Comparative performances of DNA barcoding across insect orders
1 Royal Museum for Central Africa, Leuvensesteenweg 13, 3080, Tervuren, Belgium
2 Royal Belgian Institute of Natural Sciences, Vautierstraat 29, 1000, Brussels, Belgium
3 Department of Biology, University of Antwerp, Groenenborgerlaan 171, B-2020 Antwerp, Belgium
BMC Bioinformatics 2010, 11:206 doi:10.1186/1471-2105-11-206Published: 27 April 2010
Previous studies on insect DNA barcoding provide contradictory results and suggest not consistent performances across orders. This work aims at providing a general evaluation of insect DNA barcoding and "mini-barcoding" by performing simulations on a large database of 15,948 DNA barcodes. We compared the proportions of correctly identified queries across a) six insect orders (Coleoptera, Diptera, Hemiptera, Hymenoptera, Lepidoptera and Orthoptera), b) four identification criteria (Best Match: BM; Best Close Match: BCM; All Species Barcodes: ASB; tree-based identification: NJT), and c) reference databases with different taxon coverage (100, 500, 1,000, 1,500 and 1,995 insect species).
Analysis of variance revealed highly significant differences among ID criteria and insect orders. A posteriori comparisons of means showed that NJT had always a significantly lower identification success (NJT = 0.656, S.D. = 0.118) compared to both BM and BCM (BM = 0.948, S.D. = 0.026; BCM = 0.946, S.D. = 0.031). NJT showed significant variations among orders, with the highest proportion of correctly identified queries in Hymenoptera and Orthoptera and the lowest in Diptera. Conversely, the proportions of correct matches of BM and BCM were consistent across orders but a progressive increase in false identification was observed when larger reference databases were used.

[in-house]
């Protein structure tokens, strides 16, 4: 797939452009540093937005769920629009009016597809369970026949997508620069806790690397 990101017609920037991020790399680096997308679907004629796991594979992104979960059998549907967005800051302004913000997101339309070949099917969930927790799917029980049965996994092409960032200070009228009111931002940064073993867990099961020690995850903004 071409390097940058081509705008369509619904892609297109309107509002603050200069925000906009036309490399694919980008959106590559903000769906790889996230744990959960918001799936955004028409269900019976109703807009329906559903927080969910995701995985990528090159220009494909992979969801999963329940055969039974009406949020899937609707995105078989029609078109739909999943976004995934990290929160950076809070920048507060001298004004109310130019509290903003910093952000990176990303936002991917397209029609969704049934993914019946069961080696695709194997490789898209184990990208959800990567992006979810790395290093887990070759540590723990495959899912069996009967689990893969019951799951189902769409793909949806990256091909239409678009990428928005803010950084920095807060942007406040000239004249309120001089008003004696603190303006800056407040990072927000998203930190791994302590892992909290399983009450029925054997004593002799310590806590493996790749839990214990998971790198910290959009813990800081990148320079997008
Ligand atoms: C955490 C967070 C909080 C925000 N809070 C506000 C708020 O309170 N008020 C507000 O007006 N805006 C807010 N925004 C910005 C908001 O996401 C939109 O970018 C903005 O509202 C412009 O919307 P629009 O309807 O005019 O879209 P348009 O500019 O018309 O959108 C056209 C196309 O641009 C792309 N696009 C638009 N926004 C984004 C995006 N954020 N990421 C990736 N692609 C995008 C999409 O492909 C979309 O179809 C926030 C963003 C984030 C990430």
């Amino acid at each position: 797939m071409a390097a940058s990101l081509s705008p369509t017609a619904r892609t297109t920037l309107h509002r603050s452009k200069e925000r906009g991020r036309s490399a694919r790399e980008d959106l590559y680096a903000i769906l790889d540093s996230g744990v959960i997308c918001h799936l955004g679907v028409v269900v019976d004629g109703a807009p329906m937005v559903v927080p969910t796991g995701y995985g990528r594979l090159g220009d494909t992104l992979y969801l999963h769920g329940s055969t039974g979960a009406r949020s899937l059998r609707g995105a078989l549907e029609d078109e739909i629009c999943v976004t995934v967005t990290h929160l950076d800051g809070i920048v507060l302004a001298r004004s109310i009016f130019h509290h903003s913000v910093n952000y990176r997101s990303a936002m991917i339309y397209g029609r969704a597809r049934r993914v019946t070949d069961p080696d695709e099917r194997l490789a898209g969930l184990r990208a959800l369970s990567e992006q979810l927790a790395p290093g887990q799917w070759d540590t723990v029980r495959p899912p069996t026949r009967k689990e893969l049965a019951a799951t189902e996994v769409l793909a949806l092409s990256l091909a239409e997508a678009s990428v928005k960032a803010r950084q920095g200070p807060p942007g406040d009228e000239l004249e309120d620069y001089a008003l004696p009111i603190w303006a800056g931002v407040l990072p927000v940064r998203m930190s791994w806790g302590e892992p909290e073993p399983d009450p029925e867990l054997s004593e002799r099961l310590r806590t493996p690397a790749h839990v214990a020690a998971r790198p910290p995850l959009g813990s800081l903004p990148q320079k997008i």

Regardless the relatively low proportion of Type I errors (misidentification of queries which are represented in the reference database) of BM and BCM, the lack of reference DNA barcodes for 98% of the known insect species implies that insect DNA barcoding is heavily biased by Type II errors (misidentification of queries without conspecifics in the database). The detrimental effects of Type II errors could be circumvented if insect DNA barcoding is used to verify the lack of correspondence between a query and a list of properly referenced target species (e.g. insect pests). This "negative identification" would only be subjected to Type I errors and could be profitably adopted in insect quarantine procedures.